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State v. Bauman

Court of Appeals of Louisiana, Fourth Circuit

December 20, 2017


         APPEAL FROM CRIMINAL DISTRICT COURT ORLEANS PARISH NO. 527-364, SECTION "C" Honorable Benedict J. Willard, Judge



          Judge Terri F. Love, Judge Daniel L. Dysart, Judge Rosemary Ledet

          Daniel L. Dysart, Judge

         The defendant, Anthony Bauman, appeals his conviction of purse snatching. For the reasons that follow, we affirm his conviction and sentence.


         By bill of information dated December 1, 2015, the defendant was charged with one count of purse snatching, a violation of La. R.S. 14:65.1.[1] The defendant pled not guilty to the charges and proceeded to a jury trial on June 1, 2016. On the day of trial, the defendant filed numerous motions, including a motion for a twelve person jury and a motion for the court to instruct the jury on responsive verdicts as provided in La. C.Cr.P. art. 815.[2] At the conclusion of the trial, the jury found the defendant guilty. After the trial court denied the defendant's post-trial motions (to arrest the judgment, for a new trial and for a post-verdict judgment of acquittal), the trial court sentenced the defendant to serve five years at hard labor with credit for time served. Thereafter, the State filed a bill of information charging the defendant as a multiple offender. The hearing on the multiple offender bill was set for December 9, 2016, but was continued without date.

         This appeal followed.

         This case arises out of an incident which occurred on November 6, 2015, at Razoo's Bar and Patio ("Razoo's"), located in the 500 block of Bourbon Street. According to Michael Roberts, who was employed as a security supervisor at Razoo's on that date, he received a report over his radio that a guest's wallet had been stolen. After speaking to the victim, he reviewed the security camera footage to gather more information.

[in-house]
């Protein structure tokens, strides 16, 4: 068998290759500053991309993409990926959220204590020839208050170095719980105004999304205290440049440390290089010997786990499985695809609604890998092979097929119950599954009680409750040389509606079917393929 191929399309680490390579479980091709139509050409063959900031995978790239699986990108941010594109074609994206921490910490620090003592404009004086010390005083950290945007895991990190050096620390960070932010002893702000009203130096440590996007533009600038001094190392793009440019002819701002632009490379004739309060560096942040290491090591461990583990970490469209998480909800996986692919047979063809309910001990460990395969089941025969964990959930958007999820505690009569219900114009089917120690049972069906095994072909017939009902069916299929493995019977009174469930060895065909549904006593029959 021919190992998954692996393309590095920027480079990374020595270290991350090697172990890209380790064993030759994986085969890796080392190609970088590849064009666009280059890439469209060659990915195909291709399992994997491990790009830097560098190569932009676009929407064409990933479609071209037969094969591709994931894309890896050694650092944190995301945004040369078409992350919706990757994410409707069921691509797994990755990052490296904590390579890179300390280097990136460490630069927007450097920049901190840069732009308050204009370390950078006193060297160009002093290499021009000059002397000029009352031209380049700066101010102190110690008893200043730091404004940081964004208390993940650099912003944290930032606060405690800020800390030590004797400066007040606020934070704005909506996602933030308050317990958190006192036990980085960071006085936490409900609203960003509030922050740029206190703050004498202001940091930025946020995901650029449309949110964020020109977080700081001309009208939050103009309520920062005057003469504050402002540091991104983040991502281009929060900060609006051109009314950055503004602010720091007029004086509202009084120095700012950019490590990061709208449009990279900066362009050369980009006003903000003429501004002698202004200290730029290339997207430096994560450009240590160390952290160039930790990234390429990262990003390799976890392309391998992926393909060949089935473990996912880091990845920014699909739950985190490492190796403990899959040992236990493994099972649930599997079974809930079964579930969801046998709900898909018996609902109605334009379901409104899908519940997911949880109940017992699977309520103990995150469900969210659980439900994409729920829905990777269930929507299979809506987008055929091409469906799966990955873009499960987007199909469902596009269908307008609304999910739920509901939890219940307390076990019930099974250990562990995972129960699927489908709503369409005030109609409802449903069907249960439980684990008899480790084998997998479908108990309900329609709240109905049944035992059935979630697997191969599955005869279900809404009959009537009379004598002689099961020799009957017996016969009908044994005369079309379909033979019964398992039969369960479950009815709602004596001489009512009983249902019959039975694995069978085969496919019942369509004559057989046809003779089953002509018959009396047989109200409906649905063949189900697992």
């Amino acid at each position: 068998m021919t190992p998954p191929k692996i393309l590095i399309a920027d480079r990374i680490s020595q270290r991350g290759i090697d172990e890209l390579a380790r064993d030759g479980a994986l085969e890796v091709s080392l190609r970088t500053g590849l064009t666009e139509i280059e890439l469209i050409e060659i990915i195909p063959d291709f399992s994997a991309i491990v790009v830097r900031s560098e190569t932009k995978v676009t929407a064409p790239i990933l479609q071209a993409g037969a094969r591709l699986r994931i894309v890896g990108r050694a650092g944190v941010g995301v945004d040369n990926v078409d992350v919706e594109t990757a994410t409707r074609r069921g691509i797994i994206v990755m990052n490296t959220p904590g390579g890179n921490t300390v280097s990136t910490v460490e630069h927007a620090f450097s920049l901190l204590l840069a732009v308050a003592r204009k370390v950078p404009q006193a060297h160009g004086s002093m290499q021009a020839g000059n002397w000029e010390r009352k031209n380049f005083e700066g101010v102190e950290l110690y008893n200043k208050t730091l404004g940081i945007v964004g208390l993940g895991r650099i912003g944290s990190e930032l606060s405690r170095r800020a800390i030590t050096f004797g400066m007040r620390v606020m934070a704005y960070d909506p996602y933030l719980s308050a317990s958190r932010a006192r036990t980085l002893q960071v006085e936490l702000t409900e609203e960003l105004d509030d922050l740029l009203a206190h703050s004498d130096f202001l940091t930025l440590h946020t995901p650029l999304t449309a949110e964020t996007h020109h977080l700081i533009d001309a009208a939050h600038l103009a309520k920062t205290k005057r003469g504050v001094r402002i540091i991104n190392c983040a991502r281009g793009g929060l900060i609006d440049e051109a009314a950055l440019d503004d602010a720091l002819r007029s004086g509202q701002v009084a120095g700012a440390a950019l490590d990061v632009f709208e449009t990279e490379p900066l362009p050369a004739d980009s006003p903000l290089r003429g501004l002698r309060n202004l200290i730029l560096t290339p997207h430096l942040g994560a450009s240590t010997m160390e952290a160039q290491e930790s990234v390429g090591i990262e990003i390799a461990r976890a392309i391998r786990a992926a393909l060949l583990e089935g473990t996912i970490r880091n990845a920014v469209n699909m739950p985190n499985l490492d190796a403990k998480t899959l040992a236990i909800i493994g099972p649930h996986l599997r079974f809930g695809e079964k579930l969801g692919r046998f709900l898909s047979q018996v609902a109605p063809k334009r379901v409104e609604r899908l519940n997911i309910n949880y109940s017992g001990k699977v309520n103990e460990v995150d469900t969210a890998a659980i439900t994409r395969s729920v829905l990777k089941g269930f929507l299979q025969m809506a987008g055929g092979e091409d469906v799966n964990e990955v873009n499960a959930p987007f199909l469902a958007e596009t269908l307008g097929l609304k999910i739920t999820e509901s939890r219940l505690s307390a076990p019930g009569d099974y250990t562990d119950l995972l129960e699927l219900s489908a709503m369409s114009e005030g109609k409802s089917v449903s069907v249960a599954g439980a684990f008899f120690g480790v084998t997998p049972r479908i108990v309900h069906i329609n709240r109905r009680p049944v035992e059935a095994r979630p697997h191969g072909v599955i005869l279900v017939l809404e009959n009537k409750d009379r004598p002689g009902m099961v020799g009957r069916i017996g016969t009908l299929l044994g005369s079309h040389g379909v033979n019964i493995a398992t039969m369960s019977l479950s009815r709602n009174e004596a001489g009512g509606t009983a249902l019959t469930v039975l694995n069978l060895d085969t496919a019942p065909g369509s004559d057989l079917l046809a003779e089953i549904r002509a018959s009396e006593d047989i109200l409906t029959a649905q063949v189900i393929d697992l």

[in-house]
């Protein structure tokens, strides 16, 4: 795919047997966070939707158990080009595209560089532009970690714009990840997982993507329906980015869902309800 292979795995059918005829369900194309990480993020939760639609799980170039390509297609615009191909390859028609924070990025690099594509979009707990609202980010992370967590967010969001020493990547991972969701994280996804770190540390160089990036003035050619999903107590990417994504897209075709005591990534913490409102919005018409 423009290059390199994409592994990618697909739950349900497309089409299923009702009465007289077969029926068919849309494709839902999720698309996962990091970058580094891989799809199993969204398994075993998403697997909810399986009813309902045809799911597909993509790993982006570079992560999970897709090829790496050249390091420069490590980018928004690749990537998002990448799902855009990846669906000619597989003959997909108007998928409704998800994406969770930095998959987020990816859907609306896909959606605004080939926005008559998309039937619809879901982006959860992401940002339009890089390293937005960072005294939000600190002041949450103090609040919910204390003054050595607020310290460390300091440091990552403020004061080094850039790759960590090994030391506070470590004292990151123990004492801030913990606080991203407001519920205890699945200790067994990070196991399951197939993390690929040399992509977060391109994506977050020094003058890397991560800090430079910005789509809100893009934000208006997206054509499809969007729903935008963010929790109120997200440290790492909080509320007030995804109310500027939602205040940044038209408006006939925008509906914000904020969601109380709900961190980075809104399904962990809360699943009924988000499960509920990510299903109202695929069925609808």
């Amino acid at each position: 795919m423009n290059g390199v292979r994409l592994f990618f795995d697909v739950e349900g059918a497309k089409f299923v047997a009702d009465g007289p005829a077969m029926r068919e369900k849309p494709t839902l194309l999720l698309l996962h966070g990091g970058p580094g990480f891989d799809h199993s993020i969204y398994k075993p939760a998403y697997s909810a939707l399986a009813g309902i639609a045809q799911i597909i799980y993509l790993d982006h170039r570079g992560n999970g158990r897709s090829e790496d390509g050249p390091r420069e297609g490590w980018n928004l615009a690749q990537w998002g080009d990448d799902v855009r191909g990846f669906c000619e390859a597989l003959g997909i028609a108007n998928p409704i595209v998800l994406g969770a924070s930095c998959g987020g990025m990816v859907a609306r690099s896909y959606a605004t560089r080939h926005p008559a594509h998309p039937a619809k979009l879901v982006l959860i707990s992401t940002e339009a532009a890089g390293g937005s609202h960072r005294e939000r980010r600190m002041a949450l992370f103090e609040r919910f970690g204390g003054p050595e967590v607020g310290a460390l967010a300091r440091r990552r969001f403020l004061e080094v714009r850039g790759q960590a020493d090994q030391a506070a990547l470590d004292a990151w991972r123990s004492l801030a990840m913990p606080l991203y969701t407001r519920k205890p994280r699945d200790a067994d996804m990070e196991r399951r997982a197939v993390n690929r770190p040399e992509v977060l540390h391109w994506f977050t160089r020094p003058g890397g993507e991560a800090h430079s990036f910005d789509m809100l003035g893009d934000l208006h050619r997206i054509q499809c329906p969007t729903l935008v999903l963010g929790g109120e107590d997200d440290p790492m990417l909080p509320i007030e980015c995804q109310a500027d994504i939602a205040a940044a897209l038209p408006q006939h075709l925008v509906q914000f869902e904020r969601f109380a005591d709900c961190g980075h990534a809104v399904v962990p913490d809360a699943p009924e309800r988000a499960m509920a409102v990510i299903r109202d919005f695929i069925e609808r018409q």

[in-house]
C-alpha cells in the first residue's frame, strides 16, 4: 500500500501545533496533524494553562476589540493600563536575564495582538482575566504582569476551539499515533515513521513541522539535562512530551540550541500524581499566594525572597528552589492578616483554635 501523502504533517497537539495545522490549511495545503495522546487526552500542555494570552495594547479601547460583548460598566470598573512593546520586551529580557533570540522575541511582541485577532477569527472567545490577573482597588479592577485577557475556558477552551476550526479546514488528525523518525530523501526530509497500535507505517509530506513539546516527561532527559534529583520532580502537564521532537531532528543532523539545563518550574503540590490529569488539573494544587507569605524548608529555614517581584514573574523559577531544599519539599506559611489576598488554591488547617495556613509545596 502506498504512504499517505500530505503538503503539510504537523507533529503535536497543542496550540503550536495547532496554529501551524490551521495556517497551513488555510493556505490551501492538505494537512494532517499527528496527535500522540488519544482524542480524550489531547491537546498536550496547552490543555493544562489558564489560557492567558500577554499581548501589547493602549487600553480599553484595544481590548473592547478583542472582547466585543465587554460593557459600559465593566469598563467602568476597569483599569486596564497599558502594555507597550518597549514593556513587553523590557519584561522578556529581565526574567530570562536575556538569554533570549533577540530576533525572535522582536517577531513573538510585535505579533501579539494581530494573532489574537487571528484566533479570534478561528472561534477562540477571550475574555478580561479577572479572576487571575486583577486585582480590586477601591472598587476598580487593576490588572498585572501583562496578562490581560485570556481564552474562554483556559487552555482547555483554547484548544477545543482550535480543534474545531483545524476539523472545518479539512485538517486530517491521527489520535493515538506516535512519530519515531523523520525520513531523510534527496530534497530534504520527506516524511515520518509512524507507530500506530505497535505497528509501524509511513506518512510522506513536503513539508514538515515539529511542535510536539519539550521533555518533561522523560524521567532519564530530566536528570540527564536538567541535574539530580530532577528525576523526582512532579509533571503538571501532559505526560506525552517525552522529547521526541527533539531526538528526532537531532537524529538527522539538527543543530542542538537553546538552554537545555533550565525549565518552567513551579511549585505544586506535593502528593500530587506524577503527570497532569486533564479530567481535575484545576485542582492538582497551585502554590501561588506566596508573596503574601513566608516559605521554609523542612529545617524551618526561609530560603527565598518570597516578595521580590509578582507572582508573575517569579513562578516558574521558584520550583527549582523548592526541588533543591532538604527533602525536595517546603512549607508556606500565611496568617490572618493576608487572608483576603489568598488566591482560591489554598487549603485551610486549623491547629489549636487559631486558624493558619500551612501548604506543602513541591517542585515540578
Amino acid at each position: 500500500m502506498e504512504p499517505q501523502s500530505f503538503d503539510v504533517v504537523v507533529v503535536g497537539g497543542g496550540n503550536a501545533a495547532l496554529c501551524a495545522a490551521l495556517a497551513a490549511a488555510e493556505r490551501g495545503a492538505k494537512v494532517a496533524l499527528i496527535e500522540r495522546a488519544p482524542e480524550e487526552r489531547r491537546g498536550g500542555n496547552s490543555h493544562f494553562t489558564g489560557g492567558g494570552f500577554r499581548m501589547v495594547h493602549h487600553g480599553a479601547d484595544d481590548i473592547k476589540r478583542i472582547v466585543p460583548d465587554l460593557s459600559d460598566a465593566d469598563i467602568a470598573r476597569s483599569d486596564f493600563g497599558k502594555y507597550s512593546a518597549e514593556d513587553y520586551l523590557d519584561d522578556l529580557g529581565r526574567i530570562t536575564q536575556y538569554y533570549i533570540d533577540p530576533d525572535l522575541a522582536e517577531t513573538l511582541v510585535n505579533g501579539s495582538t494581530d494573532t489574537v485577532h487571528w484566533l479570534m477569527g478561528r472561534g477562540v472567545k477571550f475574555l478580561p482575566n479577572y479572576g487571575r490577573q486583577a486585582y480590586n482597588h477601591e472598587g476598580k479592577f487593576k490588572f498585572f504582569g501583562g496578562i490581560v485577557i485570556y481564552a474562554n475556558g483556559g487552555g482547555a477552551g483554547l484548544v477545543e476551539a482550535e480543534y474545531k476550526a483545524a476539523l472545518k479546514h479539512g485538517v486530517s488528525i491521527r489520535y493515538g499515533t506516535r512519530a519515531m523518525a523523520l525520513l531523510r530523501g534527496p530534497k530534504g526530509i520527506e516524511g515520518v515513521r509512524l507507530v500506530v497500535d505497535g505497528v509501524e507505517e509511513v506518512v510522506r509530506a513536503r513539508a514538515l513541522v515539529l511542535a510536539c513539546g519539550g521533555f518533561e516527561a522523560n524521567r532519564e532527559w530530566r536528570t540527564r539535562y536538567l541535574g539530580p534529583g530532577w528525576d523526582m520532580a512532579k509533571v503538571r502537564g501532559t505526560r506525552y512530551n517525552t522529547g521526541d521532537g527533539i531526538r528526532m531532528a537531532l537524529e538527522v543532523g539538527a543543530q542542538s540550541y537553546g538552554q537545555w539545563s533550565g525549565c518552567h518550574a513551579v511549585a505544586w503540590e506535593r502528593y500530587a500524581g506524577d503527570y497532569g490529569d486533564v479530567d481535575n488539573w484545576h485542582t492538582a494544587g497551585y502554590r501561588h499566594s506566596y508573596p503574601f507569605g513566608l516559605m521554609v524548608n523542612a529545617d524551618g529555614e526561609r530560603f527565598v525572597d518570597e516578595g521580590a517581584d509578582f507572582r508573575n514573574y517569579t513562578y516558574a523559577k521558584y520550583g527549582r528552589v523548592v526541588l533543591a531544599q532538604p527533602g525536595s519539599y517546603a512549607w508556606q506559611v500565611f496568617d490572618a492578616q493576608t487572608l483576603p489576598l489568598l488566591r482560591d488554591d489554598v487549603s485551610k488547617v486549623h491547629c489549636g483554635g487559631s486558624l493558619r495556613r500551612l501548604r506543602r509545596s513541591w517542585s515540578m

Mr. Roberts testified that, to his knowledge, Razoo's had thirty-five video cameras placed intermittently throughout the bar at various angles. The cameras recorded twenty-four hours a day and the footage was stored on a hard drive for 365 days. After reviewing the footage that night from three of the cameras (two of which recorded the location of the offense from different angles, and the other recorded an outdoor view of the entrance/exit), he made a copy of the video footage to give to the police. He then escorted the victim to the Eighth District Police Station to file a report.

         Mr. Roberts authenticated the videos during his testimony at trial and the State played them in open court while Mr. Roberts narrated the events. Mr. Roberts identified the victim and two suspects in the video. He positively identified the defendant at trial and explained that the footage depicted the defendant and the other suspect speaking to each other and the defendant then reaching toward the side of the victim, following which the two men exited Razoo's.